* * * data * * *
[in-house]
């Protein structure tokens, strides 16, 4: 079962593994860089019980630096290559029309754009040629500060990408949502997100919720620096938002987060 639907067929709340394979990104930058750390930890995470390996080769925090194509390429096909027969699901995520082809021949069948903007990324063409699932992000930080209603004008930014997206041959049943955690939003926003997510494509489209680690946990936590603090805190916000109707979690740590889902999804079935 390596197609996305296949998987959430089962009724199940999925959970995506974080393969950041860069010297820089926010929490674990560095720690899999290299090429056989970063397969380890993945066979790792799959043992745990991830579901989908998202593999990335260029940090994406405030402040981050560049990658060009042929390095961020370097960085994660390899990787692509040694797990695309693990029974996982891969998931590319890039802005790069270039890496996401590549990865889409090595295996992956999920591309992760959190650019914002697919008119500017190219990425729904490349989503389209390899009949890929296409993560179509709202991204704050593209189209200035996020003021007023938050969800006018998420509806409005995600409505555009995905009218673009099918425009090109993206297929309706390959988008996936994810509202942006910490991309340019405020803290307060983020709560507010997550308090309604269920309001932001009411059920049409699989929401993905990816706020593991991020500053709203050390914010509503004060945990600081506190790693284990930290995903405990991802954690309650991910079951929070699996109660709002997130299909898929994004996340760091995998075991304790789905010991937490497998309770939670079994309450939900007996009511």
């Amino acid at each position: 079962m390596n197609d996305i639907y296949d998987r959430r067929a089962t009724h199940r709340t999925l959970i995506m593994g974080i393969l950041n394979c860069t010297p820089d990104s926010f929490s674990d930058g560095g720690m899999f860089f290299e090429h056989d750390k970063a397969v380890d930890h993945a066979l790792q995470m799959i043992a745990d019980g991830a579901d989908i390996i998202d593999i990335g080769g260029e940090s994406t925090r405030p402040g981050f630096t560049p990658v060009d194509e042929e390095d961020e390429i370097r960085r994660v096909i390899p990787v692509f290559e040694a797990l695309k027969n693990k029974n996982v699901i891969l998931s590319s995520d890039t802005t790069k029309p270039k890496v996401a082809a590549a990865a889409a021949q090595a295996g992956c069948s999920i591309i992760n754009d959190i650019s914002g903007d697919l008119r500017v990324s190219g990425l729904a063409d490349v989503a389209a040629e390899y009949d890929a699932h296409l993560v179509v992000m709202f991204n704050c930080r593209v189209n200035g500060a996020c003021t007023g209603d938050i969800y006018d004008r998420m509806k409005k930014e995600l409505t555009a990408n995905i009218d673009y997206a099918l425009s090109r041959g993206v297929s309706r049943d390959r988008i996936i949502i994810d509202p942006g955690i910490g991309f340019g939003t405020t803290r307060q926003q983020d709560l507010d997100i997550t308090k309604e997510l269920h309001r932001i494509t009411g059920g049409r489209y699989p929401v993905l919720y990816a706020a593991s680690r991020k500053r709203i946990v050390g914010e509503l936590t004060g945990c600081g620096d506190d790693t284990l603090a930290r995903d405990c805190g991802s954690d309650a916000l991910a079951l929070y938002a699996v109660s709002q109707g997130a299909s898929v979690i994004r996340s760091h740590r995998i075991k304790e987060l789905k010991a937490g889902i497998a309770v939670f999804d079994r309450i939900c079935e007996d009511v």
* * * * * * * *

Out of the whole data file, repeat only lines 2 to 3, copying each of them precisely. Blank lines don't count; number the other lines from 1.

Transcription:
């Protein structure tokens, strides 16, 4: 079962593994860089019980630096290559029309754009040629500060990408949502997100919720620096938002987060 639907067929709340394979990104930058750390930890995470390996080769925090194509390429096909027969699901995520082809021949069948903007990324063409699932992000930080209603004008930014997206041959049943955690939003926003997510494509489209680690946990936590603090805190916000109707979690740590889902999804079935 390596197609996305296949998987959430089962009724199940999925959970995506974080393969950041860069010297820089926010929490674990560095720690899999290299090429056989970063397969380890993945066979790792799959043992745990991830579901989908998202593999990335260029940090994406405030402040981050560049990658060009042929390095961020370097960085994660390899990787692509040694797990695309693990029974996982891969998931590319890039802005790069270039890496996401590549990865889409090595295996992956999920591309992760959190650019914002697919008119500017190219990425729904490349989503389209390899009949890929296409993560179509709202991204704050593209189209200035996020003021007023938050969800006018998420509806409005995600409505555009995905009218673009099918425009090109993206297929309706390959988008996936994810509202942006910490991309340019405020803290307060983020709560507010997550308090309604269920309001932001009411059920049409699989929401993905990816706020593991991020500053709203050390914010509503004060945990600081506190790693284990930290995903405990991802954690309650991910079951929070699996109660709002997130299909898929994004996340760091995998075991304790789905010991937490497998309770939670079994309450939900007996009511």
């Amino acid at each position: 079962m390596n197609d996305i639907y296949d998987r959430r067929a089962t009724h199940r709340t999925l959970i995506m593994g974080i393969l950041n394979c860069t010297p820089d990104s926010f929490s674990d930058g560095g720690m899999f860089f290299e090429h056989d750390k970063a397969v380890d930890h993945a066979l790792q995470m799959i043992a745990d019980g991830a579901d989908i390996i998202d593999i990335g080769g260029e940090s994406t925090r405030p402040g981050f630096t560049p990658v060009d194509e042929e390095d961020e390429i370097r960085r994660v096909i390899p990787v692509f290559e040694a797990l695309k027969n693990k029974n996982v699901i891969l998931s590319s995520d890039t802005t790069k029309p270039k890496v996401a082809a590549a990865a889409a021949q090595a295996g992956c069948s999920i591309i992760n754009d959190i650019s914002g903007d697919l008119r500017v990324s190219g990425l729904a063409d490349v989503a389209a040629e390899y009949d890929a699932h296409l993560v179509v992000m709202f991204n704050c930080r593209v189209n200035g500060a996020c003021t007023g209603d938050i969800y006018d004008r998420m509806k409005k930014e995600l409505t555009a990408n995905i009218d673009y997206a099918l425009s090109r041959g993206v297929s309706r049943d390959r988008i996936i949502i994810d509202p942006g955690i910490g991309f340019g939003t405020t803290r307060q926003q983020d709560l507010d997100i997550t308090k309604e997510l269920h309001r932001i494509t009411g059920g049409r489209y699989p929401v993905l919720y990816a706020a593991s680690r991020k500053r709203i946990v050390g914010e509503l936590t004060g945990c600081g620096d506190d790693t284990l603090a930290r995903d405990c805190g991802s954690d309650a916000l991910a079951l929070y938002a699996v109660s709002q109707g997130a299909s898929v979690i994004r996340s760091h740590r995998i075991k304790e987060l789905k010991a937490g889902i497998a309770v939670f999804d079994r309450i939900c079935e007996d009511v």